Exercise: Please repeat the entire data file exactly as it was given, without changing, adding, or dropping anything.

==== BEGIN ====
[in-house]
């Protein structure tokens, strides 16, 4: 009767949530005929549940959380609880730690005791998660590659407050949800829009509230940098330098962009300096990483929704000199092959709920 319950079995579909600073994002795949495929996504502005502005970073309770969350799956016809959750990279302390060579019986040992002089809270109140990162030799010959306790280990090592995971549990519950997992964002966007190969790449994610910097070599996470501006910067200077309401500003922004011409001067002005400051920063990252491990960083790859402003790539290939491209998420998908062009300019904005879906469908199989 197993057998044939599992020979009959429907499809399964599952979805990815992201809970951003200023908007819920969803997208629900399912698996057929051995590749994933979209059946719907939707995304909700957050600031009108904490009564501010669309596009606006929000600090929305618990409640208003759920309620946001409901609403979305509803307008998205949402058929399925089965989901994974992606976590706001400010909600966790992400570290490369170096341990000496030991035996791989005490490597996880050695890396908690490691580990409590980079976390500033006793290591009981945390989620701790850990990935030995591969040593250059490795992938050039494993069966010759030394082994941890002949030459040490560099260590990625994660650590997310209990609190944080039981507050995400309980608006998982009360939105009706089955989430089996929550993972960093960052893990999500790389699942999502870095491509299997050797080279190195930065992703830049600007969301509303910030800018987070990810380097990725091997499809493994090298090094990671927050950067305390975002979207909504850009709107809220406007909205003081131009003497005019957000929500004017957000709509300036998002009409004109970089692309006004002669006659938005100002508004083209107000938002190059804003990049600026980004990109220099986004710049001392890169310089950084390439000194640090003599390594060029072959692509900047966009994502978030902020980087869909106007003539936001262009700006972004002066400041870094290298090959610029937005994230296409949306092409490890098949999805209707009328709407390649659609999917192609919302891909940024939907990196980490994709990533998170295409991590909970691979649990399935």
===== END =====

[in-house]
């Protein structure tokens, strides 16, 4: 009767949530005929549940959380609880730690005791998660590659407050949800829009509230940098330098962009300096990483929704000199092959709920 319950079995579909600073994002795949495929996504502005502005970073309770969350799956016809959750990279302390060579019986040992002089809270109140990162030799010959306790280990090592995971549990519950997992964002966007190969790449994610910097070599996470501006910067200077309401500003922004011409001067002005400051920063990252491990960083790859402003790539290939491209998420998908062009300019904005879906469908199989 197993057998044939599992020979009959429907499809399964599952979805990815992201809970951003200023908007819920969803997208629900399912698996057929051995590749994933979209059946719907939707995304909700957050600031009108904490009564501010669309596009606006929000600090929305618990409640208003759920309620946001409901609403979305509803307008998205949402058929399925089965989901994974992606976590706001400010909600966790992400570290490369170096341990000496030991035996791989005490490597996880050695890396908690490691580990409590980079976390500033006793290591009981945390989620701790850990990935030995591969040593250059490795992938050039494993069966010759030394082994941890002949030459040490560099260590990625994660650590997310209990609190944080039981507050995400309980608006998982009360939105009706089955989430089996929550993972960093960052893990999500790389699942999502870095491509299997050797080279190195930065992703830049600007969301509303910030800018987070990810380097990725091997499809493994090298090094990671927050950067305390975002979207909504850009709107809220406007909205003081131009003497005019957000929500004017957000709509300036998002009409004109970089692309006004002669006659938005100002508004083209107000938002190059804003990049600026980004990109220099986004710049001392890169310089950084390439000194640090003599390594060029072959692509900047966009994502978030902020980087869909106007003539936001262009700006972004002066400041870094290298090959610029937005994230296409949306092409490890098949999805209707009328709407390649659609999917192609919302891909940024939907990196980490994709990533998170295409991590909970691979649990399935």